I posted yesterday about Marvel movie music, which I found interesting since –while I’ve collected movie soundtracks since I’ve been little, I haven’t gotten around to getting any of the Marvel soundtracks. (Though I do remember the Avengers “fanfare.”)
One recent soundtrack that I have gotten, however, is Game of Thrones, composed by Ramin Djawadi.
So, I talked about comics and Captain Marvel specifically so far this week… and that got me thinking more about the Marvel Cinematic Universe and then I thought of “Every Frame a Painting’s” critique of Marvel’s movie music.
Now, superhero movies in general are not likely to be modestly budgeted these days: they’re too tempting to be used as tentpoles by the studios. The Marvel Cinematic Universe has brought in over $7 billion. Disney’s not about to abandon using them as tentpoles.
But what about the the medium where these superhero stories first appeared: comics?
Parts of their argument is that comics –even if they aren’t as all-fired profitable as their big screen offspring– serve an important function as idea incubators. In a sense, they’re narrative R&D projects. Certainly, good periodic comic books and graphic novels aren’t the cheapest things to produce — many an indie creator colleague has made me aware of that. But they are a darn sight cheaper than bankrolling a $120 million tentpole movie. And in fact, just about all the tentpole movies owe some of their “genetic material” from the comic form.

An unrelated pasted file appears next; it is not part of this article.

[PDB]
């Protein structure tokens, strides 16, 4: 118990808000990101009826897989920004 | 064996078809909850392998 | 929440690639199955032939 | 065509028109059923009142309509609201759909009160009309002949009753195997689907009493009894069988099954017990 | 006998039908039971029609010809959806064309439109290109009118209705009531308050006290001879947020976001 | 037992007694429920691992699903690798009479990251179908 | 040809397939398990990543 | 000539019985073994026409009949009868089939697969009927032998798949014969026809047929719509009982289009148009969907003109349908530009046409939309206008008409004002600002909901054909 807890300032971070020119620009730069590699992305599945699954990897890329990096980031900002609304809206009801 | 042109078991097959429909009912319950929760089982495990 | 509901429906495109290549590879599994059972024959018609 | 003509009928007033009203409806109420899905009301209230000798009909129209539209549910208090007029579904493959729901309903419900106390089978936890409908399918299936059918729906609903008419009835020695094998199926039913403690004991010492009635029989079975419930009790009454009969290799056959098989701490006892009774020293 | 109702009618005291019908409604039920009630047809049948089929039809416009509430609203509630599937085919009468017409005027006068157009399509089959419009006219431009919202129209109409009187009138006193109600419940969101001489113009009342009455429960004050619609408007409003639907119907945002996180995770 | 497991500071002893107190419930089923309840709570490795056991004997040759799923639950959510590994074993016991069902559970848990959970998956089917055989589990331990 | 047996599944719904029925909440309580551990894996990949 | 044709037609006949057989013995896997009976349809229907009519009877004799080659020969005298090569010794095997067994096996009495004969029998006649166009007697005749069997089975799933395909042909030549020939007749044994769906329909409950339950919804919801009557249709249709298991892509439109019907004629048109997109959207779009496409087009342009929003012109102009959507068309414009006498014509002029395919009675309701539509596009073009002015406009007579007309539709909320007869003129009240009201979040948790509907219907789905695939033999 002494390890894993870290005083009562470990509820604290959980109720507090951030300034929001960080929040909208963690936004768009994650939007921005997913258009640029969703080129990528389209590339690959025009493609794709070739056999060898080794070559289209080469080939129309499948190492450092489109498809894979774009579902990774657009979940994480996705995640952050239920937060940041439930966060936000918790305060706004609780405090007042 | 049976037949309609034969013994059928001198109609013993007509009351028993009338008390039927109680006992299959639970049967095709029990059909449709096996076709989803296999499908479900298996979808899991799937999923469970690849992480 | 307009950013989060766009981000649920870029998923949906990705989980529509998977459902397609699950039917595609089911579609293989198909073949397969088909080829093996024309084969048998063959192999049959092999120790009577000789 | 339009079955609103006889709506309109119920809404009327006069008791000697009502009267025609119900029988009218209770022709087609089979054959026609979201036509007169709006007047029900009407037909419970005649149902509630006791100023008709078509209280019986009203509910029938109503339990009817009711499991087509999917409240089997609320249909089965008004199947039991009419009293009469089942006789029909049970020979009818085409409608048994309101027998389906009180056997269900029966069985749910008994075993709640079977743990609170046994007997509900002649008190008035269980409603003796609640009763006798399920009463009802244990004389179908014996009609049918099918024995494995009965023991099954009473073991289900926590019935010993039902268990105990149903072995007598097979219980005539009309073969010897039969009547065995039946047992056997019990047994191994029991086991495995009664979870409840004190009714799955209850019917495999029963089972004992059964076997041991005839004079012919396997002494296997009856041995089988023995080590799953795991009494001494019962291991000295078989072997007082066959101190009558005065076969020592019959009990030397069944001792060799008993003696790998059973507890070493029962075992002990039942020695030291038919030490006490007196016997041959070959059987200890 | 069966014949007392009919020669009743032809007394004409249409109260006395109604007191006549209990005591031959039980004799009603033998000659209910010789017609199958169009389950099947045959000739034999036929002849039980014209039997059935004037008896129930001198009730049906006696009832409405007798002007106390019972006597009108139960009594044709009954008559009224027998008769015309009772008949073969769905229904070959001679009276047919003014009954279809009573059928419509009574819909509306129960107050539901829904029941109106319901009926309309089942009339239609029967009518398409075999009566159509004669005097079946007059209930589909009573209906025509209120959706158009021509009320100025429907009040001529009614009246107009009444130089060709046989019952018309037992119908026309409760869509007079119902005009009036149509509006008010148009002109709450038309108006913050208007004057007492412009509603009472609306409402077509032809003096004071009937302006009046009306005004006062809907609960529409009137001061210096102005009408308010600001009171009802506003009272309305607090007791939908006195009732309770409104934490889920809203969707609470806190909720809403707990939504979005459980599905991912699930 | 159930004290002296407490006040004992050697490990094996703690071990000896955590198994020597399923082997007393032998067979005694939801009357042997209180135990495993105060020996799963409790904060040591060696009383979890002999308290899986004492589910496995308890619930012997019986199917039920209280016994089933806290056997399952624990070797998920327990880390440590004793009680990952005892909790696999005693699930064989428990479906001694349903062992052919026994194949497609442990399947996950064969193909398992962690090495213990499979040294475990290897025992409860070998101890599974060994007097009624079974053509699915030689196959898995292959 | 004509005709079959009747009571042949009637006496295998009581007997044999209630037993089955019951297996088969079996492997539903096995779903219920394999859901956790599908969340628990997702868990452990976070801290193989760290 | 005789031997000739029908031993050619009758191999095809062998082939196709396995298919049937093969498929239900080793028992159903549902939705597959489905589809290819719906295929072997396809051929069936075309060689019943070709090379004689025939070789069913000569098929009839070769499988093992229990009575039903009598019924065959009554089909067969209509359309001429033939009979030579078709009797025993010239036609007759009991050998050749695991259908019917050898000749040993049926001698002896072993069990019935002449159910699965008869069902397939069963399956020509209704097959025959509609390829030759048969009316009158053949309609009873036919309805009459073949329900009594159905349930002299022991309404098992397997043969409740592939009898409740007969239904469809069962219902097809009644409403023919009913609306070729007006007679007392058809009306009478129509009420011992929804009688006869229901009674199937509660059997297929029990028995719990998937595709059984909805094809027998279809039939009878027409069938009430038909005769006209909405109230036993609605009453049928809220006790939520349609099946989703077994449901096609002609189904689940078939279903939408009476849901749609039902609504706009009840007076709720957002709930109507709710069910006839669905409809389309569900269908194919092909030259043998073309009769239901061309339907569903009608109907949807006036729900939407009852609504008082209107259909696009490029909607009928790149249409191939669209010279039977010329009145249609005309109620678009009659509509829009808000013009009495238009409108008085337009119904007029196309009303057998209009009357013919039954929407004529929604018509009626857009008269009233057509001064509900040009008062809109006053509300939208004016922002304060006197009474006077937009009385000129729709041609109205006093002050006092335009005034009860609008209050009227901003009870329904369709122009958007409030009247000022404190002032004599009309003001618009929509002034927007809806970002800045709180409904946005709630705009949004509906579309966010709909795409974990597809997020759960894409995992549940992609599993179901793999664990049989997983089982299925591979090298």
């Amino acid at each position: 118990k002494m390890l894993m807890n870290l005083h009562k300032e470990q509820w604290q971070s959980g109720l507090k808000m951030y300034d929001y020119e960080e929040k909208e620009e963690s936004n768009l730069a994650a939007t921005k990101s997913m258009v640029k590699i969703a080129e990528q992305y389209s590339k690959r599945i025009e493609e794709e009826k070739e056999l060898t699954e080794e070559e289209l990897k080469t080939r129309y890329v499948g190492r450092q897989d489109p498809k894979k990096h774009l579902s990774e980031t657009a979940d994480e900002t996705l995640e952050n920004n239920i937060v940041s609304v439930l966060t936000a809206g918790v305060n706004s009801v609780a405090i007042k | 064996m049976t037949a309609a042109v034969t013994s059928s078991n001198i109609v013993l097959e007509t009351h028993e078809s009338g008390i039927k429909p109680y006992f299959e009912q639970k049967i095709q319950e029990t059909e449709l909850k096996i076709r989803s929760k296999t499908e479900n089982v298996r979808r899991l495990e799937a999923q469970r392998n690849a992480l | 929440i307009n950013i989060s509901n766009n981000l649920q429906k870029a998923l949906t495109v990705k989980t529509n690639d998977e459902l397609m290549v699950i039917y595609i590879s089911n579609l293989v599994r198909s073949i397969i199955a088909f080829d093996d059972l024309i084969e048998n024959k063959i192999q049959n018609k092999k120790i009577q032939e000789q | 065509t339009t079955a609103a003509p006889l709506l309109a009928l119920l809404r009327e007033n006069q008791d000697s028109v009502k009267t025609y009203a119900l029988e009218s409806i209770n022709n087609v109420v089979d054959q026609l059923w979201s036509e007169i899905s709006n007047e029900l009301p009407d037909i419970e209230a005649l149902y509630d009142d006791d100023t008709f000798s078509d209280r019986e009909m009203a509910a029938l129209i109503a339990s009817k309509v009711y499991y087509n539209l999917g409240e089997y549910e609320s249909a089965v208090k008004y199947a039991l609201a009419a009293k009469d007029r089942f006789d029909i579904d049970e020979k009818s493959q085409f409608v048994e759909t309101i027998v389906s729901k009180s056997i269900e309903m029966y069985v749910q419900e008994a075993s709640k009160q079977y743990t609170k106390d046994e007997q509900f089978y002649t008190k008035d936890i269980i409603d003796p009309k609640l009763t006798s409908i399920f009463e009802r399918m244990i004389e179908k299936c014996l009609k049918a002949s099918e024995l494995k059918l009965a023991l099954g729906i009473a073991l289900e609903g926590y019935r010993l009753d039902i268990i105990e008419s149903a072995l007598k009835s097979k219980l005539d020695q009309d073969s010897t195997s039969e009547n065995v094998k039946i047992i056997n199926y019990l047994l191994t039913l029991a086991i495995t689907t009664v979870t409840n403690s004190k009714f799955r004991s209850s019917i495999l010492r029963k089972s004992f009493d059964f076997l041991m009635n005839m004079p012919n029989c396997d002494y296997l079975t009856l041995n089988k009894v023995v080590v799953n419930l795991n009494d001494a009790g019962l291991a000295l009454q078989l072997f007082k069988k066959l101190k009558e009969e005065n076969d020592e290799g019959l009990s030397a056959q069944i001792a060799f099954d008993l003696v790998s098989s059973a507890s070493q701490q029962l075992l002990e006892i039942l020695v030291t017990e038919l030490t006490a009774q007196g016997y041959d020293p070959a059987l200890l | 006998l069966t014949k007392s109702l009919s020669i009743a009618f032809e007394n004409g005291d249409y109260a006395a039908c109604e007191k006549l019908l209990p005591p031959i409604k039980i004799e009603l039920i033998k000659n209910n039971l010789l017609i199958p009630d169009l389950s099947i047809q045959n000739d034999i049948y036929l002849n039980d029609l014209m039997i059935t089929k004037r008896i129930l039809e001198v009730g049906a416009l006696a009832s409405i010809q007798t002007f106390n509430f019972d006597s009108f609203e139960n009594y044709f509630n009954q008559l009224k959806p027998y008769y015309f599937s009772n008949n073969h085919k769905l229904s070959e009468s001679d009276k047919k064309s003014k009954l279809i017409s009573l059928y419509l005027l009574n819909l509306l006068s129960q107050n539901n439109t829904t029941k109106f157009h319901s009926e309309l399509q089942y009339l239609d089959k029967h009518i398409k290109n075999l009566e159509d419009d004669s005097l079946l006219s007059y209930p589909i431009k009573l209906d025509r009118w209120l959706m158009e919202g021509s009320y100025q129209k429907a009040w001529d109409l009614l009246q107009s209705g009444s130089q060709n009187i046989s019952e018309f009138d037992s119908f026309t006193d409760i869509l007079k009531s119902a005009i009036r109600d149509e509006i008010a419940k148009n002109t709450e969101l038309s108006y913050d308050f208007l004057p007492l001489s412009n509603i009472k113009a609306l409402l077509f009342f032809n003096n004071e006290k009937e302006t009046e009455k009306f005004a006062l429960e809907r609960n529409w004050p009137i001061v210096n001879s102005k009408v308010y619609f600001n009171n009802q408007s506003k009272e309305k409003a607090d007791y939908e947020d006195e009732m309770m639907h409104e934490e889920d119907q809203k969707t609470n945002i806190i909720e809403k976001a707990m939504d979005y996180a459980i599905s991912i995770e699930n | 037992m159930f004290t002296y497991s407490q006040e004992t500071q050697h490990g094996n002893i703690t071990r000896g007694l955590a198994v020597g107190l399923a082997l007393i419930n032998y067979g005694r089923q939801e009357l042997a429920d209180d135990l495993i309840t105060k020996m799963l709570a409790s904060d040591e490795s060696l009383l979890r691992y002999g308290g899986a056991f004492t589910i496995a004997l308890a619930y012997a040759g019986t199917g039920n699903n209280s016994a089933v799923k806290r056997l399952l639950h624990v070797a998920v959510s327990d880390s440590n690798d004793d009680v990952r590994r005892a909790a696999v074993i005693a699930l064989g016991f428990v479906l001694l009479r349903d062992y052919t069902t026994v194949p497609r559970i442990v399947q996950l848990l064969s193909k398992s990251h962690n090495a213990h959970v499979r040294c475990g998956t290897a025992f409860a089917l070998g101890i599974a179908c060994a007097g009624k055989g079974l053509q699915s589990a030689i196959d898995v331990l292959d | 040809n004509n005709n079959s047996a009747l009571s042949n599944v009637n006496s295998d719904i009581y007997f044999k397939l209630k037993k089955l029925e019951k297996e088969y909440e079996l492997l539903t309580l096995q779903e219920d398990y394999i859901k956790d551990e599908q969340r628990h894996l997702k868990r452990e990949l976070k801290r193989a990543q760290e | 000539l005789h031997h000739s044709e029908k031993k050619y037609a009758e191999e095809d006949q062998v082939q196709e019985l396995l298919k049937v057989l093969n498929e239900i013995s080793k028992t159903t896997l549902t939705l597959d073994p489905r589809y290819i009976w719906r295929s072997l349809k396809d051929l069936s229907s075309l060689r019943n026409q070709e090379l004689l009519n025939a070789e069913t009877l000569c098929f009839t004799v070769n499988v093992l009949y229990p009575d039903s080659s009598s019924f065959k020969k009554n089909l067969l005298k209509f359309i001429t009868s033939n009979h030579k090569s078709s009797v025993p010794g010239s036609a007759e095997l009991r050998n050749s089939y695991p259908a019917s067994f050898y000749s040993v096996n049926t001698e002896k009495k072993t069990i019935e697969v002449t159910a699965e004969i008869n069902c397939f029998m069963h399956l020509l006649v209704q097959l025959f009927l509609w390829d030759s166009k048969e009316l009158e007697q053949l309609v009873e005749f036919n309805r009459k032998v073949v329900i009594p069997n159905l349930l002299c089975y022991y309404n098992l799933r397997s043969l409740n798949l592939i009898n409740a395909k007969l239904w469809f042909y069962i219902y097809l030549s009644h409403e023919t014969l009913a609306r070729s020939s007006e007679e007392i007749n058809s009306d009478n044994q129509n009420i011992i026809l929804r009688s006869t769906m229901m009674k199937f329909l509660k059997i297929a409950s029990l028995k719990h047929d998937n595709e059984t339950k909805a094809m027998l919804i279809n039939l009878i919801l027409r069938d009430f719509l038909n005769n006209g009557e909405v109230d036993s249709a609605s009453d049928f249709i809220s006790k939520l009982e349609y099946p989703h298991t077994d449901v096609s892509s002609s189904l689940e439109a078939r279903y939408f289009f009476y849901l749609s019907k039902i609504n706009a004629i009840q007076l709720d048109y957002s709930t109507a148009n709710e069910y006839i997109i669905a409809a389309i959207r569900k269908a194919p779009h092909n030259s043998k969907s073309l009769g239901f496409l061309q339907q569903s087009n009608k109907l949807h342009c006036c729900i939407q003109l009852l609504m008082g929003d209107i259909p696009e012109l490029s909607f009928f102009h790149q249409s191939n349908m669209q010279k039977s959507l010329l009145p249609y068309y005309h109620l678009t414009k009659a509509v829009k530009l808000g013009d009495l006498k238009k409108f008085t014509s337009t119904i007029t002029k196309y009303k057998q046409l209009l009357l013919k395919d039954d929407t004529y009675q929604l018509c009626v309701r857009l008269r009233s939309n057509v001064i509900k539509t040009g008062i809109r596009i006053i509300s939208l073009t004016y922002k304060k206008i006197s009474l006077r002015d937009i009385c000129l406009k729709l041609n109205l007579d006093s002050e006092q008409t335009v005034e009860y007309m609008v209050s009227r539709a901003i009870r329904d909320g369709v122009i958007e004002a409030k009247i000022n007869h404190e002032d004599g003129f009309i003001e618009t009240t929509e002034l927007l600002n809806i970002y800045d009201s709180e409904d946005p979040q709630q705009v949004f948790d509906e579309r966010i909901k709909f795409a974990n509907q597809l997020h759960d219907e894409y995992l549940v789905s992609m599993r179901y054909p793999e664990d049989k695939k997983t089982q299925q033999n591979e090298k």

Another way they could be thought of is as the “narrative farm teams” for some of the bigger budgeted stories. And, of course, I’m thinking of that mainly for the business folks to better reconcile the numbers. The creativity and storytelling on display in so many comics is not “minor league,” but bean counters usually don’t care if a comic book was emotionally impactful, just how many units it sold. So whatever keeps the presses rolling.
Unless you’ve been living under a tauntaun, you know that Disney is adding Star Wars sections to its theme parks. And since it’s Disney, they are going all out.
The sci fi news site, io9, was part of a group of journalists that got the tour the attractions, still feverishly being prepared for later this year (summer for Disneyland (California) and Fall for Disney World (Florida). If you’re the slightest bit a Star Wars fan, you’ll read the article with mounting excitement.
Adding to what already sounds like two very exciting rides, is the fact that they’re making the whole 14-acre section of the park immersive. Visitors will technically still be in a Disney park of course, but like Williamsburg turned up to 11, all the Disney staff will behave as if guests are visiting Black Spire Outpost on the planet Batuu. All the swag and food and drink will be “in-universe” swag and food and drink. Nerdist.com has an appropriately exhaustive article on the food and drink to expect.
So, I have to admit, though I’ve never been to any of the Disney parks, the temptation force is strong with this one. Now if only I could figure out how to wait in what will doubtless be one of the longest lines in the galaxy without turning to the Dark Side…
America has long had a paradoxical status as a Calvinistic Babylon, to reference historian Michael Kammen. To follow along that allegorical thought, if all hobbies ought to be hustles, leisure time itself is suspect. Being unproductive is almost sinful (and I’ll bet a bunch of you just had “the devil makes work for idle hands” pop into your head just now).